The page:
Users with newer Ubuntu versions have reported they can’t get X-Plane to start after the update to 10.30, while it worked fine with 10.25.

Since 10.30, X-Plane links to libudev to discover devices like the Oculus Rift on Linux, and that has caused a few hiccups with some of your Linux installations out there.

No, this post is NOT about the Oculus Rift on Linux!! If you want to know the current state of Oculus Rift development, go and read this one. Though there’s a little update: At OC1, Oculus confirmed they still want to support Linux. They didn’t say when, though.

Back to libudev. X-Plane for Linux is built on a very old Linux distro, Ubuntu 10.04LTS server, which is horrendously outdated by now. But it has the advantage that binaries built on that an old version, will work with basically ANY distro out there today. Basically, the older the distro is we choose for building, the more distros users can run the binary on.

The problem with libudev0 though is, it is so old, that modern distros just don’t ship it anymore! You can only get the newer libudev1. As a work-around, you can simply sym-link to to make X-Plane find the newer version.

Starting with X-Plane 10.31, we will remove the load-time dependency on libudev again so everything is back to working like it was on 10.25.

In the future, we will load libudev dynamically based on the version the Oculus SDK requires (This is when an Oculus runtime is available for Linux, which currently isn’t).


  1. X-Plane 10.30: you need to create a symlink if it doesn’t work
  2. X-Plane 10.31: no need for a symlink because we won’t depend on libudev at all
  3. X-Plane 10.x: X-Plane will ONLY require libudev when you are using the Oculus Rift

As for the sym-link work-around, avid Linux user and plugin developer Bill “Sparker” has created a thread on where the appropriate paths for the symlinks are posted for a variety of different Linux distros.

UPDATE: The method described here works just as well and has the benefit of limiting the change to one application only.

About Philipp Ringler

Flight instructor on sunny days, software developer on rainy days. Drinks Darjeeling while beating FAA database anomalies into submission.

8 comments on “Linux and Libs – How to get 10.30 working again on Linux

    1. I’m only replying to the first half of your post, the question about why Occulus Rift is taking up so much attention at LR and elsewhere.

      I have not used any of the Oculus Rift prototypes myself, and I haven’t used any other VR headset either. I dip into quite a few tech and gaming blogs though, so I have read the first hand experiences of lots of people who have, and there isn’t a single one of them who doesn’t describe the experience as extraordinary.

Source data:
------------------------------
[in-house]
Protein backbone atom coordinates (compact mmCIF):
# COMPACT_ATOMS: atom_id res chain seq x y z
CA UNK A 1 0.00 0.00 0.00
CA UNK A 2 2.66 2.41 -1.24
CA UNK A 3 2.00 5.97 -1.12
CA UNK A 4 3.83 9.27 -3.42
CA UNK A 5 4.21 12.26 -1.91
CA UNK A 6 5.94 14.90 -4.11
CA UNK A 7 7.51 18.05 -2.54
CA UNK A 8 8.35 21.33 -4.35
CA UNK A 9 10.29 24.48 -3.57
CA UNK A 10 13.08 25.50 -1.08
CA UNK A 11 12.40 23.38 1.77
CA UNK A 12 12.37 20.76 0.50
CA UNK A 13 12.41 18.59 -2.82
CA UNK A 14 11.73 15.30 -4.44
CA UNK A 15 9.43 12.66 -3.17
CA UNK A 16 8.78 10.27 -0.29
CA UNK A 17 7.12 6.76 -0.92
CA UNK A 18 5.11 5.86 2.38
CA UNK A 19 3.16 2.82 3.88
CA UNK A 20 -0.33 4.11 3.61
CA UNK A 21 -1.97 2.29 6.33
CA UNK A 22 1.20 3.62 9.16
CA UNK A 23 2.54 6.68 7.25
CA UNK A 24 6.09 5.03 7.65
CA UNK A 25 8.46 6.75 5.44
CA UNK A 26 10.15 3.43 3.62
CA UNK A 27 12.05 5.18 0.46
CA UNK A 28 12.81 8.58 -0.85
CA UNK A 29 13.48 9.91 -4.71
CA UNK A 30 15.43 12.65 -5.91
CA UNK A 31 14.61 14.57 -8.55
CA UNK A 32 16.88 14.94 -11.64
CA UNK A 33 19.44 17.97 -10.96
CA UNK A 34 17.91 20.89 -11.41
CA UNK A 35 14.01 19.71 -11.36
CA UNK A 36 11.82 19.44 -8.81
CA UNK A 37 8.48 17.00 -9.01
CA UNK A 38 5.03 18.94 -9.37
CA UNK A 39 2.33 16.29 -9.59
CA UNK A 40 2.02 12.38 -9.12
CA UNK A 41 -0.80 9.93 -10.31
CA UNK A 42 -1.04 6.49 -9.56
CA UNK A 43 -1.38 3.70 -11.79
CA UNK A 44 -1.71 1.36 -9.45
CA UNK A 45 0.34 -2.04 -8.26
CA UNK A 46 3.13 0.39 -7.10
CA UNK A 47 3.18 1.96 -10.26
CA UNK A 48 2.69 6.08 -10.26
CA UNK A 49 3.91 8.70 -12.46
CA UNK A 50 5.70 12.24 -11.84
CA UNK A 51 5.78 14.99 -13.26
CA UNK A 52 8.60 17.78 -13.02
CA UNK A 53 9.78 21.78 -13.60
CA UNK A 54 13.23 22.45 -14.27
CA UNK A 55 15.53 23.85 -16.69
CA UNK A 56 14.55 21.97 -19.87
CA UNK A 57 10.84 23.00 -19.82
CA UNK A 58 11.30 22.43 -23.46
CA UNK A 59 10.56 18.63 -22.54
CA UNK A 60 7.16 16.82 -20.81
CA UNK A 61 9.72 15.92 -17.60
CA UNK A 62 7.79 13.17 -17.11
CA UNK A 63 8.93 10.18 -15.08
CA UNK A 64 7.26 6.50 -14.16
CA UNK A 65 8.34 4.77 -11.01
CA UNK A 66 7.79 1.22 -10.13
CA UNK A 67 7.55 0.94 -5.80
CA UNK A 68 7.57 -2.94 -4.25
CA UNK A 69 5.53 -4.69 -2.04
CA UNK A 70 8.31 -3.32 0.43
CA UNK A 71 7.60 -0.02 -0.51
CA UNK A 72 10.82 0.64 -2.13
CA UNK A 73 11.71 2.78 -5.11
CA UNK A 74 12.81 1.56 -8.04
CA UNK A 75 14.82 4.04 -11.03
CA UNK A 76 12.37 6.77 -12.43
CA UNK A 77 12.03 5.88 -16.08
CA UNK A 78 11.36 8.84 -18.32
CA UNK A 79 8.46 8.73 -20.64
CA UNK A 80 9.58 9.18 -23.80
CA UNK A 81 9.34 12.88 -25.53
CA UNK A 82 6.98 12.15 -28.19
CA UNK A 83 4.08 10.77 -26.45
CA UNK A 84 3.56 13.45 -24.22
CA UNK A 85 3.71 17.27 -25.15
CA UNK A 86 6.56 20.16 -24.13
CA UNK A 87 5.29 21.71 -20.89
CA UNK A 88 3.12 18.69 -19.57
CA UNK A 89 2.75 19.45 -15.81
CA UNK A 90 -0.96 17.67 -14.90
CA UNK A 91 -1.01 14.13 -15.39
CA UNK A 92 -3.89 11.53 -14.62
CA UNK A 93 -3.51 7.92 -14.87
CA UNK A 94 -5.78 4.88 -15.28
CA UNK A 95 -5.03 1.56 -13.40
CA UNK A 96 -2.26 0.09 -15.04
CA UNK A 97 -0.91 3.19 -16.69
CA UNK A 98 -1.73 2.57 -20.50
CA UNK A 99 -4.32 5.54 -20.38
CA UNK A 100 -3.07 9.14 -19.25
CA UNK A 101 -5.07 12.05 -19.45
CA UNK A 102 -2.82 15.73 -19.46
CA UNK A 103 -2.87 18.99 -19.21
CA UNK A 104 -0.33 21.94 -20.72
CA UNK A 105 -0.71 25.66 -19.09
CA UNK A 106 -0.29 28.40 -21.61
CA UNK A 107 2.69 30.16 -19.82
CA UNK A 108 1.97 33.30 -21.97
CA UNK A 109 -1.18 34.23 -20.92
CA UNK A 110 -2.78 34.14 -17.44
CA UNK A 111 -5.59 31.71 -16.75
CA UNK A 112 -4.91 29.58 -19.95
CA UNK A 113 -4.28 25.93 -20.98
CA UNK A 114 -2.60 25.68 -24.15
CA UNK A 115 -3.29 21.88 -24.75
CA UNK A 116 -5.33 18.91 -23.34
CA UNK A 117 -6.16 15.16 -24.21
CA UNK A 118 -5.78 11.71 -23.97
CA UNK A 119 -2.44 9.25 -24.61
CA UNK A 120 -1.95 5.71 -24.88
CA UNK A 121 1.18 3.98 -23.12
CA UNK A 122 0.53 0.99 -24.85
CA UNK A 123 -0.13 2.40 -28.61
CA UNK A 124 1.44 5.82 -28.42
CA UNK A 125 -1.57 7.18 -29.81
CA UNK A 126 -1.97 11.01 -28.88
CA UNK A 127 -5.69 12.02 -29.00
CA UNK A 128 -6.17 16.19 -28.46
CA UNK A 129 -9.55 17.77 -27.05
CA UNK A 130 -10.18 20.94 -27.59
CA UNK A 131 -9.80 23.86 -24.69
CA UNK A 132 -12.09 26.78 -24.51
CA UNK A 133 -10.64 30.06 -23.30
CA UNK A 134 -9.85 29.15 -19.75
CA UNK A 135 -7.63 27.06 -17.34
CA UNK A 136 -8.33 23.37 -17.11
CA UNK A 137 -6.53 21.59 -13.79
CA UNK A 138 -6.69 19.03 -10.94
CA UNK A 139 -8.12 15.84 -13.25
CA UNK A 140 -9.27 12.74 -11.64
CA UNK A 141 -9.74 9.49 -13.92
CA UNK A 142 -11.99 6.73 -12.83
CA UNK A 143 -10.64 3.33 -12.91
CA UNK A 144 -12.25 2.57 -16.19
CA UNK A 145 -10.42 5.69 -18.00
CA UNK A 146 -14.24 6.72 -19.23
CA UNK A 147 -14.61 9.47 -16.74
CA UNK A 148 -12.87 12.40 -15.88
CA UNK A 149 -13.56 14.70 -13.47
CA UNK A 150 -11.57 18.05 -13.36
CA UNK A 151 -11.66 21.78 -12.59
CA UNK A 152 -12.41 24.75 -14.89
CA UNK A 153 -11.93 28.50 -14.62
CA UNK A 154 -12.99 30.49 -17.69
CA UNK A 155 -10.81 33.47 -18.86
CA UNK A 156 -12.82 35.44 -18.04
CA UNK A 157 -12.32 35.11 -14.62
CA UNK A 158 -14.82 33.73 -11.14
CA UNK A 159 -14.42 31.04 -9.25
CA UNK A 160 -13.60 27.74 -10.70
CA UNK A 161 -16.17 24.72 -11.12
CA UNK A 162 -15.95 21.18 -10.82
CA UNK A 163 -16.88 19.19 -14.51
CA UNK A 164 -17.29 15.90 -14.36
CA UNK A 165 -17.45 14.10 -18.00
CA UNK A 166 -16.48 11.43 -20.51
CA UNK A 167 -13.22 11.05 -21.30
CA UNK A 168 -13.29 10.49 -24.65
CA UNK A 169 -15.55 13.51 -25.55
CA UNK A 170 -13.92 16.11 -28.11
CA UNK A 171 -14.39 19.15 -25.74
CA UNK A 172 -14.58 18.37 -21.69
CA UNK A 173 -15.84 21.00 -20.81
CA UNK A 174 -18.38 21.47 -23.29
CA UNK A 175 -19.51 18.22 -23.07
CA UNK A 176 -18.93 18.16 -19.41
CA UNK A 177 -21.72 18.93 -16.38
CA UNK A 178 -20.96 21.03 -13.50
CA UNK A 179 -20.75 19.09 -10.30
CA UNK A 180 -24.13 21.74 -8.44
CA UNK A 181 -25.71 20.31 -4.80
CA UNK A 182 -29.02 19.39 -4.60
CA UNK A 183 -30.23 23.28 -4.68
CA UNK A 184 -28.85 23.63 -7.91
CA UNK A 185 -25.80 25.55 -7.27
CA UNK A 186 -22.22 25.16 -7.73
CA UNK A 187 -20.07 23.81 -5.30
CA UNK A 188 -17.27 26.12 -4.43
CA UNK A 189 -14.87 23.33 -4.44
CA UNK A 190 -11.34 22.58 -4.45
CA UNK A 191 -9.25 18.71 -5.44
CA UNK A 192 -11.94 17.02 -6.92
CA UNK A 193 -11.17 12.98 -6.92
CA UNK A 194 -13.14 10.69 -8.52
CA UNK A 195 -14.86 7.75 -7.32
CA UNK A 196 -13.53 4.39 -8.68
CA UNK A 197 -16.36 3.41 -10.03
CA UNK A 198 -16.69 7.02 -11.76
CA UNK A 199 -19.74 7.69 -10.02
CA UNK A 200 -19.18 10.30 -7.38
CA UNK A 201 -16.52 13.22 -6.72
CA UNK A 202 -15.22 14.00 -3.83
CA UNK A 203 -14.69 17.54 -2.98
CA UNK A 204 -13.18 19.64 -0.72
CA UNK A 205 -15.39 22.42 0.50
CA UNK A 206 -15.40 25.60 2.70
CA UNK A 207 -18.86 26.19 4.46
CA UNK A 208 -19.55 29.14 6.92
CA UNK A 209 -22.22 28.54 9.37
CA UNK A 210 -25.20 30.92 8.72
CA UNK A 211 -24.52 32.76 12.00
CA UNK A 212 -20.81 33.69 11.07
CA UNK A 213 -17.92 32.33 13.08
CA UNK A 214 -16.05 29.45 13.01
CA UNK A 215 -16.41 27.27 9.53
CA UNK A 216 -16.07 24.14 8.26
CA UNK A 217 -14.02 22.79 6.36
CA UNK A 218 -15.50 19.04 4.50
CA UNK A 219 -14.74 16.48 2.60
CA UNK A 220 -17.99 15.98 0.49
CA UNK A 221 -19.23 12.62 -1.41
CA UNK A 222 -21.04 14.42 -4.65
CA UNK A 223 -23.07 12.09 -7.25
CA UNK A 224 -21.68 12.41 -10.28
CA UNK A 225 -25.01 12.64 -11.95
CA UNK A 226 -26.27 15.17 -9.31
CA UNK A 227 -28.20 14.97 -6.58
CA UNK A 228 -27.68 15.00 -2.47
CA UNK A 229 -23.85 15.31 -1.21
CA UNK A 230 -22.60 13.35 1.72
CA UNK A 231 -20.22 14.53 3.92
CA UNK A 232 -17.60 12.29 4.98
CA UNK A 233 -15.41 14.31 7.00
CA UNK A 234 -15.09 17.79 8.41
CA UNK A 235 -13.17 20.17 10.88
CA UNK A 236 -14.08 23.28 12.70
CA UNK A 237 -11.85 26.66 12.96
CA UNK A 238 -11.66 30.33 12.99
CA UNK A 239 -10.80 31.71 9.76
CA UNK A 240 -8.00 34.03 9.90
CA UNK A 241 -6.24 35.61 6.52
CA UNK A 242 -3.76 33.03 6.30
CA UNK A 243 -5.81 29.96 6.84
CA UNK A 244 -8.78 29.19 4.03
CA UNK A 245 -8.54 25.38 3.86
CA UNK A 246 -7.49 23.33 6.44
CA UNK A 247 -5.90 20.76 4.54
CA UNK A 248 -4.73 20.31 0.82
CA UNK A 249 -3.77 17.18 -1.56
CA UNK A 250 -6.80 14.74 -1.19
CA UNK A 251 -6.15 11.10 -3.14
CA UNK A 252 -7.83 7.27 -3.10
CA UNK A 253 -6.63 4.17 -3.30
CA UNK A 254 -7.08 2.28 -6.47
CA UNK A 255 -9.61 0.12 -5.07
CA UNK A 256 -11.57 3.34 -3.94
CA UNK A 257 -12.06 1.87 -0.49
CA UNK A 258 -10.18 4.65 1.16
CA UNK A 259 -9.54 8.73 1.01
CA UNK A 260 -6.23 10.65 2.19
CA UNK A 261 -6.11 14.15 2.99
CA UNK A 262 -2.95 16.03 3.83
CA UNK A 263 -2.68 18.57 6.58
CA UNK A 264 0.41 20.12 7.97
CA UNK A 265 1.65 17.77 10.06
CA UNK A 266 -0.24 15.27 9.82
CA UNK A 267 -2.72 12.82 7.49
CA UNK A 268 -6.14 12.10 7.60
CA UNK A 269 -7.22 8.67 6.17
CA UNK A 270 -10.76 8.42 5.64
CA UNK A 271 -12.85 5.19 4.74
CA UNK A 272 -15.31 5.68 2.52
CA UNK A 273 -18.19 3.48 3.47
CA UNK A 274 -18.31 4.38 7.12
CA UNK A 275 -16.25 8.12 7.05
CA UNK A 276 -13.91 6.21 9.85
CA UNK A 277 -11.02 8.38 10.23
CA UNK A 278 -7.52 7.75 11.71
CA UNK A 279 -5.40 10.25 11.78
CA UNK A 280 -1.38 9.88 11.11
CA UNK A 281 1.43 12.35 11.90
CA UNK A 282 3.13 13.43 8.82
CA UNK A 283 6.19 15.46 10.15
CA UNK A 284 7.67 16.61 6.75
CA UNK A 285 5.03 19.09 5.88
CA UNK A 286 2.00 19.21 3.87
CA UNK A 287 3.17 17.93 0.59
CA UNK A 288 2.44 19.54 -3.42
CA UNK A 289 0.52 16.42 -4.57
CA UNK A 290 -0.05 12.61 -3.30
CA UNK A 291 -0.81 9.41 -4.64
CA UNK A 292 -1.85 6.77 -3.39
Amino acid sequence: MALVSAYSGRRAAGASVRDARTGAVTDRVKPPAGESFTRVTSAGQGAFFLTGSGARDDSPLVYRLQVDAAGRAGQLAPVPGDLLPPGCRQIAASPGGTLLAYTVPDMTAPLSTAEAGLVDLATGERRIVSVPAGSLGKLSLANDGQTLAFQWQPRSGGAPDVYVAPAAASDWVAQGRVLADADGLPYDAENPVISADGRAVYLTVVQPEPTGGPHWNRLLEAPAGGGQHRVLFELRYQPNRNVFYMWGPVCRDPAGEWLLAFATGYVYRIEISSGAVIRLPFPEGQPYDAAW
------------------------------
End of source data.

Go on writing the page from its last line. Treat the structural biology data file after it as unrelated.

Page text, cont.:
If the guys at Oculus manage to get a release candidate out there in the public’s hands, and the gaming developers manage to get their act together too, then it doesn’t take much imagination to see that Oculus is going to revolutionise gaming and simming.

      Furthermore, field of vision is a big problem in home flight simulation. Most people only have a single monitor and don’t have the resources or the space for anything else. Yet, onto that monitor, we try to squish an entire dashboard, an outside view and the ability to look around, plus maps, charts and any other resources we might need reference to. Any solution is a compromised solution, but you only need to look on the forums to see the 3,4, 5 and 6 monitor rigs people put together to try to solve the problem, let alone projectors and real world hardware.

      True VR solves all of those problems in one fell swoop.

      I just hope LR and Oculus between them can work out a way to solve the interface problems that currently exist.

  1. I will leave it to other users to explain why we care for Oculus Rift, and just say that we are excited about this new technology and it’s potential for an unprecedented VFR flight experience.

    From the technical side, yes, the first method outlined in the linked github page would totally work and is even better than the one suggested on, because it limits the effect of the symlink to the folder of X-Plane only, rather than making it available system-wide. I do not recommend trying the second method of modifying the binary.

  2. Running such an old LTS distro is not necessarily a good thing, especially if you are using old versions of GCC to build your application. There have been improvements to GCC over the last 4 years (10.04 was EOL’d in 2010). Newer compilers generate better machine code. Better machine code = improved application performance.

    Ps: Disregard what I am saying if you are using a recent compiler backported to 10.04.

    1. We use several different compilers for development, for instance the Steam build of X-Plane is compiled with gcc 4.8 (the Steam runtime itself requires a much more recent Linux environment, so we cannot build X-Plane for Steam on our ancient 10.04 server) and my own development version even with LLVM/clang 3.5. Though the latter will not be for the prime-time release any time soon. We try to minimise changes in runtime environment for X-Plane plugins at least within one major version run, to keep disturbance for third-party developers to a minimum.

      1. Hi Philipp,

        Its good to see Clang being used. It’s actually become the default compiler in FreeBSD, Clang blitzes GCC when it comes to compile times (compile a large project via GCC then do the same in Clang and you will see what I mean).

        So the steam version of X-Plane is compiled with a newer GCC? That is interesting. I wonder if any noticeable performance improvements are evident by this?


  3. Oculus Rift is indeed a technology I would love to see and use with X-Plane, personal opinion I think it’s not all there yet.. Thanks for your reply Phillip, will try the first method then..

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